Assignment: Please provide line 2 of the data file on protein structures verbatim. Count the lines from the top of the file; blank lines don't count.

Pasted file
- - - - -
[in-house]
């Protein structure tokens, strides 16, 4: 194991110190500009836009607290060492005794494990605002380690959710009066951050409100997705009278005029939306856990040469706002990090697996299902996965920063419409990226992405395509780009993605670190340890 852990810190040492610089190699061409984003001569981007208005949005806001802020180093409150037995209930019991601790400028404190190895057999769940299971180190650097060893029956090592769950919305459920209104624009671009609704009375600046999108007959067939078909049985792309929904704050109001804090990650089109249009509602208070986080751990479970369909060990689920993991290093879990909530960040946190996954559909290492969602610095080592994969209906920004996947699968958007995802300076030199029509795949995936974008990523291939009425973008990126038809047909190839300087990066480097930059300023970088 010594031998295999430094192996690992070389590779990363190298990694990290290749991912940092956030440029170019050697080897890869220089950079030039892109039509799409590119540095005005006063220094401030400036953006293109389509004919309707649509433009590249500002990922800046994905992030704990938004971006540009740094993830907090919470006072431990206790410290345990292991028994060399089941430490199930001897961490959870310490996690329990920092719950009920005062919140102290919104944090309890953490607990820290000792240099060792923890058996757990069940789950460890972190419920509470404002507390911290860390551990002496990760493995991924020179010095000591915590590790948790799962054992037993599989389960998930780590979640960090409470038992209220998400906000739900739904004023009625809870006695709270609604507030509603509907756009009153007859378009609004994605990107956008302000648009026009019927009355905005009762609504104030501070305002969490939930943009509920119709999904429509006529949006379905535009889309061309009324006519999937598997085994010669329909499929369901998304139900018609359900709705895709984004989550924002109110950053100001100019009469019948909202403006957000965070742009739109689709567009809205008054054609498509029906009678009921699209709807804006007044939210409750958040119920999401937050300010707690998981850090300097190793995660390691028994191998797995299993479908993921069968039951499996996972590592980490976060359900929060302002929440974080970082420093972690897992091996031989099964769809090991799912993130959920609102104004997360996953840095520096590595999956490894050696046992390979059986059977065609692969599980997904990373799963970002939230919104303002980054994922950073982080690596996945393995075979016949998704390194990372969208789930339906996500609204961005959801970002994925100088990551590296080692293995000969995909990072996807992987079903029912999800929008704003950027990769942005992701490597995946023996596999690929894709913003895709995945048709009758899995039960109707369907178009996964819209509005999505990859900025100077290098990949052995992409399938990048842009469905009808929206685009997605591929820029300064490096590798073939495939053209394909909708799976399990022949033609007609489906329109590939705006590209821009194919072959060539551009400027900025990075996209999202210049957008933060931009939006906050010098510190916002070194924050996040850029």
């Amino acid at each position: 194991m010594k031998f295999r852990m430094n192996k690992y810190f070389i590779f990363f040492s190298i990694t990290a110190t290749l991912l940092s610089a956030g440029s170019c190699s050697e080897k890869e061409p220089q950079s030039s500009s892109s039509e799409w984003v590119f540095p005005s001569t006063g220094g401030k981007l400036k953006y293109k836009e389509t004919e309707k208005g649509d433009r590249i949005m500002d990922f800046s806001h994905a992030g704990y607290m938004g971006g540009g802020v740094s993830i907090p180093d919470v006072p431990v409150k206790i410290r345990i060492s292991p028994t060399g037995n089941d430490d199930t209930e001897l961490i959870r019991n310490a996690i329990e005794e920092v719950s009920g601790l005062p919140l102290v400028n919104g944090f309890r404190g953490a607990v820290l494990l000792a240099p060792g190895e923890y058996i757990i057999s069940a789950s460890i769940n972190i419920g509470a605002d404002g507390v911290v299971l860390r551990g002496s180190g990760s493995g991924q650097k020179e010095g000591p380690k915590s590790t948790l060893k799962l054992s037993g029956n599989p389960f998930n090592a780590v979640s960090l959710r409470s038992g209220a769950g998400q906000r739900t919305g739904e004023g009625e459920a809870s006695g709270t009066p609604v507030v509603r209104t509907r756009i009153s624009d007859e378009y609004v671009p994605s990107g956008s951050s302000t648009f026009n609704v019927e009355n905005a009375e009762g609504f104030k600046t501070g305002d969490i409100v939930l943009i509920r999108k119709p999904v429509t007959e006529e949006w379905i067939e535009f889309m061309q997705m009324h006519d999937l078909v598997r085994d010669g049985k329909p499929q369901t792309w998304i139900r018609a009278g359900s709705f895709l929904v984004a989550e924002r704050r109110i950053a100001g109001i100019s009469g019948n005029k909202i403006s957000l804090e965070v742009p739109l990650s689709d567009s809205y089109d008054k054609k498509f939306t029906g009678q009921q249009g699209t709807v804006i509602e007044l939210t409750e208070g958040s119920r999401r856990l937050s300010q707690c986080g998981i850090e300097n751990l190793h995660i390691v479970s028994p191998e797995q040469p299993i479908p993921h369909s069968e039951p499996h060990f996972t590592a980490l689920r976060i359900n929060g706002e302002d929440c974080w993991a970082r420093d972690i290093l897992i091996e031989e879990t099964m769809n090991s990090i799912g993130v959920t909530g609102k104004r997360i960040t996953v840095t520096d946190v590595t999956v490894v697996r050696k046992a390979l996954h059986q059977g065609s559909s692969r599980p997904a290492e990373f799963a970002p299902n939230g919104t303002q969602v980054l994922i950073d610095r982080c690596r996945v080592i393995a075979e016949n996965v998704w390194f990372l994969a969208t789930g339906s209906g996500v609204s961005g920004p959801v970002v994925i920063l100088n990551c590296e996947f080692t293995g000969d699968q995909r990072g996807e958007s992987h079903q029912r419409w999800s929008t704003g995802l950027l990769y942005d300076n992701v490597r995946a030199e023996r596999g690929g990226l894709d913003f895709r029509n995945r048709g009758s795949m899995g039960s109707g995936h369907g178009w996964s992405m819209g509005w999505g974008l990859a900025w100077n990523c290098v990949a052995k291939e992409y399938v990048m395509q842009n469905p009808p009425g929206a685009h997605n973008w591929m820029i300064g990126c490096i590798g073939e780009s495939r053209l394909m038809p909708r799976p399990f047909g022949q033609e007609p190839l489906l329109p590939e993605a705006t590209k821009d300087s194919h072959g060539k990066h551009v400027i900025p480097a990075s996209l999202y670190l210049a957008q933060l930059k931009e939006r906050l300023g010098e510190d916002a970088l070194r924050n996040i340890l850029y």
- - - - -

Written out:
């Protein structure tokens, strides 16, 4: 194991110190500009836009607290060492005794494990605002380690959710009066951050409100997705009278005029939306856990040469706002990090697996299902996965920063419409990226992405395509780009993605670190340890 852990810190040492610089190699061409984003001569981007208005949005806001802020180093409150037995209930019991601790400028404190190895057999769940299971180190650097060893029956090592769950919305459920209104624009671009609704009375600046999108007959067939078909049985792309929904704050109001804090990650089109249009509602208070986080751990479970369909060990689920993991290093879990909530960040946190996954559909290492969602610095080592994969209906920004996947699968958007995802300076030199029509795949995936974008990523291939009425973008990126038809047909190839300087990066480097930059300023970088 010594031998295999430094192996690992070389590779990363190298990694990290290749991912940092956030440029170019050697080897890869220089950079030039892109039509799409590119540095005005006063220094401030400036953006293109389509004919309707649509433009590249500002990922800046994905992030704990938004971006540009740094993830907090919470006072431990206790410290345990292991028994060399089941430490199930001897961490959870310490996690329990920092719950009920005062919140102290919104944090309890953490607990820290000792240099060792923890058996757990069940789950460890972190419920509470404002507390911290860390551990002496990760493995991924020179010095000591915590590790948790799962054992037993599989389960998930780590979640960090409470038992209220998400906000739900739904004023009625809870006695709270609604507030509603509907756009009153007859378009609004994605990107956008302000648009026009019927009355905005009762609504104030501070305002969490939930943009509920119709999904429509006529949006379905535009889309061309009324006519999937598997085994010669329909499929369901998304139900018609359900709705895709984004989550924002109110950053100001100019009469019948909202403006957000965070742009739109689709567009809205008054054609498509029906009678009921699209709807804006007044939210409750958040119920999401937050300010707690998981850090300097190793995660390691028994191998797995299993479908993921069968039951499996996972590592980490976060359900929060302002929440974080970082420093972690897992091996031989099964769809090991799912993130959920609102104004997360996953840095520096590595999956490894050696046992390979059986059977065609692969599980997904990373799963970002939230919104303002980054994922950073982080690596996945393995075979016949998704390194990372969208789930339906996500609204961005959801970002994925100088990551590296080692293995000969995909990072996807992987079903029912999800929008704003950027990769942005992701490597995946023996596999690929894709913003895709995945048709009758899995039960109707369907178009996964819209509005999505990859900025100077290098990949052995992409399938990048842009469905009808929206685009997605591929820029300064490096590798073939495939053209394909909708799976399990022949033609007609489906329109590939705006590209821009194919072959060539551009400027900025990075996209999202210049957008933060931009939006906050010098510190916002070194924050996040850029």